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Trump’s ‘Election Defense Funds’ Are Reportedly Paying Off His Debts

by : Mike Williams on : 11 Nov 2020 15:01
Trump's 'Election Defense Funds' Is Actually Paying Off His DebtsTrump's 'Election Defense Funds' Is Actually Paying Off His DebtsPA Images

Donald Trump is reportedly attempting to publicly crowdfund in order to pay off his debts.

With President Trump having set up two separate ‘election defense funds’ to help finance unfounded claims of election fraud, anyone donating would assume it goes towards just that; the small print would suggest otherwise though, as it says a large chunk of all donations will actually go directly towards paying off failed re-election costs.

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However, that’s not how re-election campaigns work, because politicians spend many months prior to November collecting donations and amassing hundreds of millions of dollars to fund what they’re doing.

So why is Trump now trying to raise funds by crowdfunding?

Well, his 2020 campaign is believed to have burned through the $1.6 billion it raised over the two years since his re-election bid officially kicked off, meaning they’re now trying to recoup some of that money, according to The Guardian.

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The two donation accounts amount to Trump’s personal fundraiser and a joint one with the Republican National Committee (RNC). The plea is clear: the president needs your money.

‘President Trump needs YOU to step up to make sure we have the resources to protect the integrity of the election!’ the captions on both read.

‘Please contribute ANY AMOUNT IMMEDIATELY to the Official Election Defense Fund and to increase your impact by 1,000%,’ the sites add, although it’s unclear how their contribution will have a 1,000% match, from whom, and what impact their cash has on what happens next.

Election 2020 TrumpElection 2020 TrumpPA Images
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When you scroll further, to read the terms and conditions, things become more interesting. Yesterday, November 10, The Guardian reported the small print as stating: ‘50% of each contribution, up to a maximum of $2,800 ($5,000), [will] be designated toward DJTFP’s 2020 general election account for general election debt retirement until such debt is retired.’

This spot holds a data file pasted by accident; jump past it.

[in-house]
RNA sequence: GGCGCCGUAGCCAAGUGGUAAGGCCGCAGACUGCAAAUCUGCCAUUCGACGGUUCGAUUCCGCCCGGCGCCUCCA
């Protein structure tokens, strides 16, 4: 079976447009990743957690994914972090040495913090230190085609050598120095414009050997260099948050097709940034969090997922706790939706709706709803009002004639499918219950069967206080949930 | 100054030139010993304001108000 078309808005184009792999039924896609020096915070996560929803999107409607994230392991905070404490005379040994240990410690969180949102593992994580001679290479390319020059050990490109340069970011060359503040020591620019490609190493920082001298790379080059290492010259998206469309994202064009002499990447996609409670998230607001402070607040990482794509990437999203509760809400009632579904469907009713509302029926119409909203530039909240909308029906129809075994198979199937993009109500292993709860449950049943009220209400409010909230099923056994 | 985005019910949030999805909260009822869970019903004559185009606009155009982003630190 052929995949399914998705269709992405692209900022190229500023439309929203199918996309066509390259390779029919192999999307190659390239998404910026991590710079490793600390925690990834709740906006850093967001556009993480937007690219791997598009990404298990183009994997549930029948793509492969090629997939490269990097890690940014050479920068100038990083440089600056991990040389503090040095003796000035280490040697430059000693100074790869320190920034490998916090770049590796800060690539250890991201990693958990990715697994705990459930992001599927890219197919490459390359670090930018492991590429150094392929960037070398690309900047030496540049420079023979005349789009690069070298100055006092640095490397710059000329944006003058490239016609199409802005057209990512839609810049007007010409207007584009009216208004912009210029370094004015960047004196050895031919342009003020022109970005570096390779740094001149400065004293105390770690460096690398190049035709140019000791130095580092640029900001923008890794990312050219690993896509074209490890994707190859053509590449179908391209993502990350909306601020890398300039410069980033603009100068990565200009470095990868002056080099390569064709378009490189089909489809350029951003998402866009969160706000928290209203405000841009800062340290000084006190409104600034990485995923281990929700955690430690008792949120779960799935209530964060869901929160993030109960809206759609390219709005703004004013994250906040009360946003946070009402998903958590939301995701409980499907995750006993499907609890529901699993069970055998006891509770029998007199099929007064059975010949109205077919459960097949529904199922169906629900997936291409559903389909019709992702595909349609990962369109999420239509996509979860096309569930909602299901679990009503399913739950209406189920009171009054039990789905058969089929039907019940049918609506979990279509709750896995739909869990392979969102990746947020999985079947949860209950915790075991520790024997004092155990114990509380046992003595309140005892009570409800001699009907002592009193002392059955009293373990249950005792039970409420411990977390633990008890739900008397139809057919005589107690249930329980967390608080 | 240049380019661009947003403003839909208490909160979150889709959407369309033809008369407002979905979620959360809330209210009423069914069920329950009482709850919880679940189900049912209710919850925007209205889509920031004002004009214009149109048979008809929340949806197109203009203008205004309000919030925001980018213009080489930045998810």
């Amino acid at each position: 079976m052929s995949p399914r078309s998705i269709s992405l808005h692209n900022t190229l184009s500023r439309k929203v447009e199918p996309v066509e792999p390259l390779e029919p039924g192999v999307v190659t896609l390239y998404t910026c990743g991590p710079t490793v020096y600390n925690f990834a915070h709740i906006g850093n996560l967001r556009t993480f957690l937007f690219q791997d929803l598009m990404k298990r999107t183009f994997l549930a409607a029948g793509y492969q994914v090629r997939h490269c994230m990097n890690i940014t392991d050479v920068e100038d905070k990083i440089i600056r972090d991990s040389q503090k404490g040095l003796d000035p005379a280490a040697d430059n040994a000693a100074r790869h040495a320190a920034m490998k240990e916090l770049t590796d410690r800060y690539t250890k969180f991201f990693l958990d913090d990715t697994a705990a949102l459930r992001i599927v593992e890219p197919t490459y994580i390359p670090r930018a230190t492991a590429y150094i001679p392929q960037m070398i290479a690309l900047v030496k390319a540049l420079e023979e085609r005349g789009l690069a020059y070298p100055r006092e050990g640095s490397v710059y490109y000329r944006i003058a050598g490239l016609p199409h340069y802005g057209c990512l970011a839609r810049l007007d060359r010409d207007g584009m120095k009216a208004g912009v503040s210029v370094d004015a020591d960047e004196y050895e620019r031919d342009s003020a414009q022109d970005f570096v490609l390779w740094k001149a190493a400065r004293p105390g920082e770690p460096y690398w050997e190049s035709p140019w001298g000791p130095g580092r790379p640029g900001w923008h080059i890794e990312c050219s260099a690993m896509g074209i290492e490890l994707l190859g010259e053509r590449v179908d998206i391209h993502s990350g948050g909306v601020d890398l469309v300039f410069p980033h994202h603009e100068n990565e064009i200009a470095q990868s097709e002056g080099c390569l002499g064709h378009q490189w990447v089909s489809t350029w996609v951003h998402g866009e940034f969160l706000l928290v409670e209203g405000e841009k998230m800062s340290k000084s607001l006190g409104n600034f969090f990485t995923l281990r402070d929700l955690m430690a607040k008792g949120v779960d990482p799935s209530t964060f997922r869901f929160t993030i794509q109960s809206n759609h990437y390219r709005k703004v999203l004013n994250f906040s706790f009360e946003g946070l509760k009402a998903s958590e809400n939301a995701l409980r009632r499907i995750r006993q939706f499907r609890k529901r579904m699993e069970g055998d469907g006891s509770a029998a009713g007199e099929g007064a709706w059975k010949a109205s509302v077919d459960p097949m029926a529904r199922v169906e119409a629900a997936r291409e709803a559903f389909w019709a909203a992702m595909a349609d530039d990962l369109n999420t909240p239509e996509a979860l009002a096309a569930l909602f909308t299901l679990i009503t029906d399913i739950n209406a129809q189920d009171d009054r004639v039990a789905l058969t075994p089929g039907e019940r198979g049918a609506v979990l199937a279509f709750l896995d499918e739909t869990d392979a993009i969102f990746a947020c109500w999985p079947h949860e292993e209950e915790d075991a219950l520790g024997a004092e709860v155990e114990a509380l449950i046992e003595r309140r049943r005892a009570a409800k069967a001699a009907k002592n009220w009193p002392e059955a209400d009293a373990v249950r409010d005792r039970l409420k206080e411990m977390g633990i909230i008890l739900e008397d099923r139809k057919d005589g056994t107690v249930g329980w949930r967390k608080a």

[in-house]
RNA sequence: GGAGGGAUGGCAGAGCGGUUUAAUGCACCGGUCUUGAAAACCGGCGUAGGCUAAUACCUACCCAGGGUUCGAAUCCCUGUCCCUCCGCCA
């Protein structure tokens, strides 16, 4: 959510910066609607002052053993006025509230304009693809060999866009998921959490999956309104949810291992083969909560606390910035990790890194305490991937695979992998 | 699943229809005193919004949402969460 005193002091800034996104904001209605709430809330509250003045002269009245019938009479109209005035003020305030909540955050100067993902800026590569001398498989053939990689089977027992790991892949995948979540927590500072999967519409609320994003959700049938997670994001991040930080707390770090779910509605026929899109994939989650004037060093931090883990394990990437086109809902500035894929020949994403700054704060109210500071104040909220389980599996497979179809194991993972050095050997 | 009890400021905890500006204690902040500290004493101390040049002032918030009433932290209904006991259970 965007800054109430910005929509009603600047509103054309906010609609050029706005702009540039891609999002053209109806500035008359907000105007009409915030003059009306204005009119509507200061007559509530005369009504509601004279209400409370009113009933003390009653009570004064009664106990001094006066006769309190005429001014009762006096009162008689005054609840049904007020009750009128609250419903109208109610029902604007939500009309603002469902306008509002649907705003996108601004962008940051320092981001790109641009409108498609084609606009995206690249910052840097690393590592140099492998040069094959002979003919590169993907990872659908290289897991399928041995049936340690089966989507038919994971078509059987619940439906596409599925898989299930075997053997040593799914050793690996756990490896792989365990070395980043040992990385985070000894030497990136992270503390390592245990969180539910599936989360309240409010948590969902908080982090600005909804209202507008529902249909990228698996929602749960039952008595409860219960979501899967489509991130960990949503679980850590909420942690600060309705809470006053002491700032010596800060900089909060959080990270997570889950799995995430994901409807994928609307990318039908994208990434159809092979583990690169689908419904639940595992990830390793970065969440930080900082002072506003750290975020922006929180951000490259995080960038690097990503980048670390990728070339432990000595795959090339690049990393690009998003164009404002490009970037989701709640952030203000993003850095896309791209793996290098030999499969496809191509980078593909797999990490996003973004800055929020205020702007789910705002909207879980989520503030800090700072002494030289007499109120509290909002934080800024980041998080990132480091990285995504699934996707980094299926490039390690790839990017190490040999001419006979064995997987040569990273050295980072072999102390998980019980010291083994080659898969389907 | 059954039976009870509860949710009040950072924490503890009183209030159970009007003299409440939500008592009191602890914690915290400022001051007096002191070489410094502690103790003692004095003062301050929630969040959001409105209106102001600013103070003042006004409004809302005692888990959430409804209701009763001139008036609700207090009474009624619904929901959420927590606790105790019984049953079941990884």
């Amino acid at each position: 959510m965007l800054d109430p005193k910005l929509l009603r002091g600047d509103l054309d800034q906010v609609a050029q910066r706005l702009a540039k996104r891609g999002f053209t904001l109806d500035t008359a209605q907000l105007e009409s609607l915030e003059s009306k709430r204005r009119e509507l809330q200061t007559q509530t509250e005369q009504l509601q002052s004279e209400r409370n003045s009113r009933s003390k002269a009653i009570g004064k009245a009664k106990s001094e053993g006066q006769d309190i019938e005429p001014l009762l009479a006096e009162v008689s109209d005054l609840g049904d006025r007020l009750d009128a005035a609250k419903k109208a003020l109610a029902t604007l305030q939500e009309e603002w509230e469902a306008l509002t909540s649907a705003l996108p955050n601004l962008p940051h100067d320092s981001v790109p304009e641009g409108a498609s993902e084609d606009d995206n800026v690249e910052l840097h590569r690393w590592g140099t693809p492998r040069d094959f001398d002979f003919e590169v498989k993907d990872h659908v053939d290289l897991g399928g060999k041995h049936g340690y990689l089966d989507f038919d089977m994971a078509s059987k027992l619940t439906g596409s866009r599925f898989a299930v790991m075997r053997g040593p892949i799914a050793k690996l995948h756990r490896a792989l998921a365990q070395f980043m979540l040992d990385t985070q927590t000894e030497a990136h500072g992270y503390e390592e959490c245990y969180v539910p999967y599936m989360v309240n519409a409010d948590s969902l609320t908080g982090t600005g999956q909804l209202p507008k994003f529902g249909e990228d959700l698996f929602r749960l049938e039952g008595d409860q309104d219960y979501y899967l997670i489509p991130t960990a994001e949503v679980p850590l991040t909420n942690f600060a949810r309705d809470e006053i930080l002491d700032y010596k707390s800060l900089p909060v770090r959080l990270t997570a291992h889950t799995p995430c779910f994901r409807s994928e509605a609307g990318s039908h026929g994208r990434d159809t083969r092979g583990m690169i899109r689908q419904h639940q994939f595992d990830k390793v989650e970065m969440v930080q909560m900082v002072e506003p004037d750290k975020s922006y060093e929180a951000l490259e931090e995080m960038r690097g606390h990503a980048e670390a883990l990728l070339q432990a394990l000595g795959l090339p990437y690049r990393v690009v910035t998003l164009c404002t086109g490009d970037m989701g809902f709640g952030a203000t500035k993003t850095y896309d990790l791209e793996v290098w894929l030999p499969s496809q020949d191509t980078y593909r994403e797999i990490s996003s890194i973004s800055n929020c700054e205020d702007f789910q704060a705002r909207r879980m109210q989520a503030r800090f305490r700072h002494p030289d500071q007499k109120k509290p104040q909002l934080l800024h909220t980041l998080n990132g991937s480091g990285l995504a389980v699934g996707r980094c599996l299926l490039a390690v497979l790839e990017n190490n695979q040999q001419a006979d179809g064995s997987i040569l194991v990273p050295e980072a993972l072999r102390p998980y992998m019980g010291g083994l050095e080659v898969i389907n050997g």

The small print now reads:

60% of each contribution first to Save America, up to $5,000/$5,000, then to DJTP’s Recount Account, up to a maximum of $2,800/$5,000.

40% of each contribution to the RNC’s Operating account, up to a maximum of $35,500/$15,000.

Any additional funds will go to the RNC for deposit in the RNC’s Legal Proceedings account or Headquarters account, up to a maximum of $213,000/$90,000.

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The fine print on his joint account with the RNC, is even more revealing, stating: ‘60% of each contribution first to Save America, up to $5,000/$5,000, then to DJTP’s recount account, up to a maximum of $2,800/$5,000. [And] 40% of each contribution to the RNC’s operating account, up to a maximum of $35,500/$15,000.’

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As Brendan M. Fischer, an attorney at the watchdog group Campaign Legal Center, told The New York Times:

Small donors who give thinking they’re helping to defend the integrity of our election are in fact largely helping to finance Trump’s post-presidential political ventures.

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It seems 60% of the donations to these funds were going to help pay off debts Trump’s campaign had racked up during the election.

Now, after the change in terms and conditions, that 60% is said to go to Save America, which was registered with the Federal Election Commision by Bradley T. Crate, Trump’s campaign treasurer. It is only if someone donates more than $5,000 that any of the money will go to the recount account, while 40% of every donation will go to the RNC.

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The Guardian and 1 other
  1. The Guardian

    Donald Trump's latest endeavor? Asking his supporters to pay his debts

  2. The New York Times

    Trump starts raising money for a new ‘Save America’ PAC to fund his future activities.